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Exchange Rate Determination

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1. Describe the monetary approach to exchange rates between a pair of countries, including description of the market involved and the equilibrium conditions that must hold. Why does this approach fail to fully explain exchange rate movements?

2. Explain the difference between open economy and closed economy national income accounting. what is the difference between total savings under these two approaches?

3. What is the theory of purchasing power parity? This theory has been found to fail empirically. Give three reasons, with examples or illustrations, of why this is the case.

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1. Describe the monetary approach to exchange rates between a pair of countries, including description of the market involved and the equilibrium conditions that must hold. Why does this approach fail to fully explain exchange rate movements?

As per the monetary approach the foreign exchange market is in equilibrium when deposits of the two currencies offer the same expected rate of return. (This is also called the interest parity condition.)

The market involved is the foreign exchange market. The major participants are commercial banks, corporations that engage in foreign trade , nonblank financial institutions such as asset management firms and insurance companies , and central banks. The volumes are huge.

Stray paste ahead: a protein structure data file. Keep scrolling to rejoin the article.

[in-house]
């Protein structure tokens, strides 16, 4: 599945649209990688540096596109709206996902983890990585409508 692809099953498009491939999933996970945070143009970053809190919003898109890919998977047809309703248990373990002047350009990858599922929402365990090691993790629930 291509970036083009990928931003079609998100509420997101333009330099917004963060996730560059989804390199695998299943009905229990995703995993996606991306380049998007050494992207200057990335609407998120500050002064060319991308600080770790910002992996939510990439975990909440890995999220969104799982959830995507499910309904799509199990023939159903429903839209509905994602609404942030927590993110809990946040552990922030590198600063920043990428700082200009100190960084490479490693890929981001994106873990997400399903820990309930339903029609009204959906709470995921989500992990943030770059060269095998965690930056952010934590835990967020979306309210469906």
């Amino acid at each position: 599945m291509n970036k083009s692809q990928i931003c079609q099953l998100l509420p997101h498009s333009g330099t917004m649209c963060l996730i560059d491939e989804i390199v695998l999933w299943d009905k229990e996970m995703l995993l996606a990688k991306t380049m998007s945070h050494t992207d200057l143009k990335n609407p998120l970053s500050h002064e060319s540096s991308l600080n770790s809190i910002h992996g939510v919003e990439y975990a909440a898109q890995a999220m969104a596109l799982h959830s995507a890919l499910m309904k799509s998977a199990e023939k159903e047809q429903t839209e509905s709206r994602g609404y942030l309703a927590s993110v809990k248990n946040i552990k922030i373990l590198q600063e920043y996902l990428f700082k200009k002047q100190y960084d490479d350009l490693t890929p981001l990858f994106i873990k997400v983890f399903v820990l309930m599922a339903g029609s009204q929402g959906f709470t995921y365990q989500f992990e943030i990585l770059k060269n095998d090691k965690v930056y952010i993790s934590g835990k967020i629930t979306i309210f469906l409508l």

Take the example of dollars and pound.

R \$= R &#8356; + (E' \$/&#8356;- E \$/&#8356;)/ E \$/&#8356;

R \$= Interest rate on dollar deposit
R &#8356; = Interest rate on pound deposit
E' \$/&#8356;=Expected exchange rate
E \$/&#8356;= Spot rate

Exchange rate movements are driven by other factors like foreign exchange risk, liquidity in the foreign exchange market . Thus this approach fails to fully explain exchange rate movements.

2. Explain the difference between open economy and closed economy national income accounting. what is the difference between total savings under these two approaches?

For a close economy the division of GNP into consumption, investment and government purchase is exhaustive. Any final good or service that is not purchased by the household or the government must be used by firms to produce new plant equipment and inventories. The consumption goods that cannot be sold immediately to consumers or government is added by the firms to their inventories thus increasing investment.

Y= C+I+ G
Y= GNP
C= Consumption
G=Government purchases.
All the output must be consumed, invested or bought by the government.

National saving is the portion of output Y that is not devoted to household consumption C or government purchases G.
In a closed economy , national savings always equals investment. This is seen from the following:

Let S stand for ...

Solution Summary

The solution discusses exchange rate determination, purchasing power parity and national income accounting of open economy and closed economy.

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